The Arizona Cardinals enter their bye week at 3-7-1, a record that can largely be blamed on the defense. You know the stats by now, and they’re brutal—any which way you look at it, this is a bottom-5 unit, one of the very worst in the NFL. It seems like every week they cost us a game that the offense played well enough to win. The defense is as painful to watch as the offense is entertaining.
It’s been a problem for two years running now. How did we get here? Yesterday, Andy Kwong discussed defensive coordinator Vance Joseph’s culpability. He’s certainly part of the problem, but I think the issues with this defense start higher up in the organization than that. Let’s look past Joseph’s poor playcalling, alignments, and schemes and see what else might be at play in this defense’s utter collapse.
It’s always easy to blame the schedule, but just because it’s easy doesn’t mean it’s not a potentially valid point. Through 11 weeks, the Cardinals have faced 7(!) offenses ranked in the top 10 of the league in YPG: Baltimore (#2), Seattle (#4), San Francisco twice (#5), Tampa Bay (#6), Detroit (#8), and Atlanta (#10). New Orleans at #14 (with Drew Brees back) and Carolina at #18 (albeit with Kyle Allen) are also solid offenses. The only poor offenses they’ve faced are the Giants at #24 and the Bengals at #27. Now, you can of course argue that those top-10 offenses are partially ranked that high *because* they faced the Cardinals defense, but Lamar Jackson, Russell Wilson, Jimmy Garoppolo, Jameis Winston, Matthew Stafford, Matt Ryan, and Drew Brees is still an incredibly tough slate of opposing QBs. Things don’t get a ton easier after the bye with a rematch against Russell Wilson still to go, but Jared Goff is having a down year, Mason Rudolph is unimposing, and Baker Mayfield has been a mess for the Browns (although he’s been heating up a bit lately). We’ll see if the secondary can get right a bit once the schedule eases up.
On-Field Leadership Void
In years past, the Cardinals defense has had strong on-field leaders like Adrian Wilson, Karlos Dansby, Darnell Dockett, Calais Campbell, and Patrick Peterson. Guys who would bark at you if you were misaligned, would pull you aside if you made a mistake, who would hold the rest of the defense accountable. Those days are long gone. Obviously, Peterson is still here, but he was nowhere near the field for the first six weeks as he served his PED-related suspension. Then when he returned to the field, he was carved up by Emmanuel Sanders of all people. His credibility in the locker room and on the field has to be severely compromised at this point. And looking at the rest of the team, there doesn’t really seem to be anyone who has stepped into that leadership void. Chandler Jones has never really been that guy—he’s in the Larry Fitzgerald/David Johnson mold. Jordan Hicks and Terrell Suggs are new guys. Budda Baker is still a young guy. Corey Peters is a respected team captain, but he’s just not quite on the same level as previous D-line leaders like Dockett and Campbell. Overall, this unit just seems to be going through the motions with perhaps a lame duck DC on the sideline and no one to hold them accountable on the field. This unit needs to identify a new leader fast.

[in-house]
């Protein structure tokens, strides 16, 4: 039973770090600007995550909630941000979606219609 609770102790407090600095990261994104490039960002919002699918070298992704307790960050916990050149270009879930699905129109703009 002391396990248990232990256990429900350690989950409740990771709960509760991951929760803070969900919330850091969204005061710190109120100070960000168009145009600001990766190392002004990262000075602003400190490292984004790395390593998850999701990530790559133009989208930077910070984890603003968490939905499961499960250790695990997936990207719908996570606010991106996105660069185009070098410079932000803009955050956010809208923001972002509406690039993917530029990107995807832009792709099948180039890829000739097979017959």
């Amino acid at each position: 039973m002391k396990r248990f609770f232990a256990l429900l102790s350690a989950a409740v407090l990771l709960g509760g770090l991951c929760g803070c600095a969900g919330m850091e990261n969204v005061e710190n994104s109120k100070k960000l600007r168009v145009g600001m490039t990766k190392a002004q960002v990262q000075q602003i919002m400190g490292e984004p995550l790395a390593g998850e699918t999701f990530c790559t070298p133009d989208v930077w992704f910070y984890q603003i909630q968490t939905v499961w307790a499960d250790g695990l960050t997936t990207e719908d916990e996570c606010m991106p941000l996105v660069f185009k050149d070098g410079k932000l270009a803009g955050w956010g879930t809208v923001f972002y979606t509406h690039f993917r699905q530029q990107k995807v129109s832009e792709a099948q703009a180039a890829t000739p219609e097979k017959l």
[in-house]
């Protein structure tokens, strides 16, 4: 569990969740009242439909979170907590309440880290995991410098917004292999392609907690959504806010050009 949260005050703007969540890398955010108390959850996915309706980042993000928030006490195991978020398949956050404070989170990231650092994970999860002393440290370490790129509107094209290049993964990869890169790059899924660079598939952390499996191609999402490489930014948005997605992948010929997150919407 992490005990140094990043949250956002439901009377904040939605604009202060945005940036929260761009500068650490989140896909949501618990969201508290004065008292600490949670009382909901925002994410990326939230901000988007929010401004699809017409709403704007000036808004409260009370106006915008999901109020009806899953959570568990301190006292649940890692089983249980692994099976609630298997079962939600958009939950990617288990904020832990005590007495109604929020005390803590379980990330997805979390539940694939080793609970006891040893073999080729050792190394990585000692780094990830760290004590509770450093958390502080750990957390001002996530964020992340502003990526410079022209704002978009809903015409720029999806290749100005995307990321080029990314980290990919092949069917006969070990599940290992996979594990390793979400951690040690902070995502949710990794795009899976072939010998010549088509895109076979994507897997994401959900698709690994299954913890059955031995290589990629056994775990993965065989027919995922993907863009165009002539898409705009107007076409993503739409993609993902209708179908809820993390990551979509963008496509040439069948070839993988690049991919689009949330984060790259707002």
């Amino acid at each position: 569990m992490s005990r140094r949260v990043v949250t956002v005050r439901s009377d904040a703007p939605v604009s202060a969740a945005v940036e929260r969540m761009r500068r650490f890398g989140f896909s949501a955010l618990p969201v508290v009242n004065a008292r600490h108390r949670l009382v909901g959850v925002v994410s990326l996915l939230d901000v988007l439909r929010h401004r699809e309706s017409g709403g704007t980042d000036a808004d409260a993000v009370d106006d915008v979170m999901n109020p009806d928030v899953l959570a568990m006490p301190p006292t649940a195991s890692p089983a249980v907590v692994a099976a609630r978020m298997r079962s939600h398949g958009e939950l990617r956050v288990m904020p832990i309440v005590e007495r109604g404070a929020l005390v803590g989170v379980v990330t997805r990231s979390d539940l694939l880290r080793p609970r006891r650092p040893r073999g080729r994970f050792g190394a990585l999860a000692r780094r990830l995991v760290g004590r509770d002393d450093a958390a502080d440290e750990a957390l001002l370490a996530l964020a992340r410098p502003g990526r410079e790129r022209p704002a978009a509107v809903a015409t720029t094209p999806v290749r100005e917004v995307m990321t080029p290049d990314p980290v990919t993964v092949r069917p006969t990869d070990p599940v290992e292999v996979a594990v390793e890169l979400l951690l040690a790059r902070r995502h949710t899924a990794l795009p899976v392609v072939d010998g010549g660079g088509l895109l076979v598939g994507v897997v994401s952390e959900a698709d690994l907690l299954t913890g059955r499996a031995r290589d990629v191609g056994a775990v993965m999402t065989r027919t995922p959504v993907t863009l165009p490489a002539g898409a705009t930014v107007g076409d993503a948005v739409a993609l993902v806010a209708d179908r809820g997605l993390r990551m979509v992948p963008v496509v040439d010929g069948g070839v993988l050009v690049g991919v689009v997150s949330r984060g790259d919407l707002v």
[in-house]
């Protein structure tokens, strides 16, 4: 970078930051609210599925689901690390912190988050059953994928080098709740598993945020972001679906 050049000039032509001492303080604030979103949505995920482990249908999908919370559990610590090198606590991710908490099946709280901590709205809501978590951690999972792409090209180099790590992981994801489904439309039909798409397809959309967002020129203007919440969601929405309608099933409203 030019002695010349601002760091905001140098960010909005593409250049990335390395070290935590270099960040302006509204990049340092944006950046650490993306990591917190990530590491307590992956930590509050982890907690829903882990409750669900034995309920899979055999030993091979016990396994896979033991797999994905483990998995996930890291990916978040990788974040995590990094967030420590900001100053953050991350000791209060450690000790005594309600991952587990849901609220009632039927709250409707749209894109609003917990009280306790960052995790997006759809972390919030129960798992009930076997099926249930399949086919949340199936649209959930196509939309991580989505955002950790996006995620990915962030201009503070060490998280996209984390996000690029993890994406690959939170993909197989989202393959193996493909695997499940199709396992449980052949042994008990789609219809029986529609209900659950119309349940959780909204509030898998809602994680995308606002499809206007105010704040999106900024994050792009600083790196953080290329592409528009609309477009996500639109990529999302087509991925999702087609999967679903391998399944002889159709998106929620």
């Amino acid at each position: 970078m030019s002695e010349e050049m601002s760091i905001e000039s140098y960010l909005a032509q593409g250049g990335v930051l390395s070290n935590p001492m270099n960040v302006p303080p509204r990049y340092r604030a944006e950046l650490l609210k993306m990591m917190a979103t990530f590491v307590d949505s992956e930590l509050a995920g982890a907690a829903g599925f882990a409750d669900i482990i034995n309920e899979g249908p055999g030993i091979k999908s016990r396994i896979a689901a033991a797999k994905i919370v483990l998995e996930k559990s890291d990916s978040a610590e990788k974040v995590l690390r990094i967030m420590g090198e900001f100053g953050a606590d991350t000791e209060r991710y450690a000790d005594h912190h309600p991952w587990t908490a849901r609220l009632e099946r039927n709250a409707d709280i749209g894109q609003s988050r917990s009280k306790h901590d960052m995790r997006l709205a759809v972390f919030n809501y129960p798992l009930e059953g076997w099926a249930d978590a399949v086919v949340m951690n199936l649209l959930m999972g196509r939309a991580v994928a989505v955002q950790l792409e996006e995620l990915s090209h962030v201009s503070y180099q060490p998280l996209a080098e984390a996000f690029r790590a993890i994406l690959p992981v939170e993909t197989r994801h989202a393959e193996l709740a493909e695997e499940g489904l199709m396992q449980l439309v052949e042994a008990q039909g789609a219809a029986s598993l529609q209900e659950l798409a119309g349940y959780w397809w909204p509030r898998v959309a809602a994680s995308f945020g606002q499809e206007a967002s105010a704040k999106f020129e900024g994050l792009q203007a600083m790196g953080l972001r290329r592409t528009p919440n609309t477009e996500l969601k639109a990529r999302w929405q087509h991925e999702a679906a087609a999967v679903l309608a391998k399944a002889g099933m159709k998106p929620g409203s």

GM Steve Keim’s draft failures have been well documented. Not counting this season’s class of rookies, since Keim took over as GM prior to the 2013 draft, just five offensive players he has drafted (from 2013-2018) are still with the team: D.J. Humphries and Johnson from 2013, and Christian Kirk, Mason Cole, and Chase Edmonds from last year. That’s… not great. But how about defensive players? Just three players from that timeframe remain on the roster in 2019: Rodney Gunter from 2015, and Budda Baker and Haason Reddick from 2017 (and Reddick’s days appear to be numbered). To build a defense, you need to hit on players and get them to second contracts, not keep whiffing on high draft picks (Robert Nkemdiche, Brandon Williams, looking like Reddick) or letting the good ones walk (Tyrann Mathieu, Markus Golden—understanding there were injury concerns with both players at the time). And that’s not even mentioning the long list of mid-round guys—it’s Rodney Gunter and a bunch of guys who never amounted to anything. The late rounds are a wasteland. The jury is obviously still out on this year’s class, but early results are mixed at best—Byron Murphy has been up-and down, Zach Allen has been hurt, the Thompson Twins have made little impact. This draft futility has led to Keim trying to patch holes year after year through trades, waivers, and free agents. He excelled at this approach early in his tenure—we all remember the “Keim Time” salad days—but those early successes seemingly convinced him that he could do it every year. As we’ll see below, that has very much not been the case.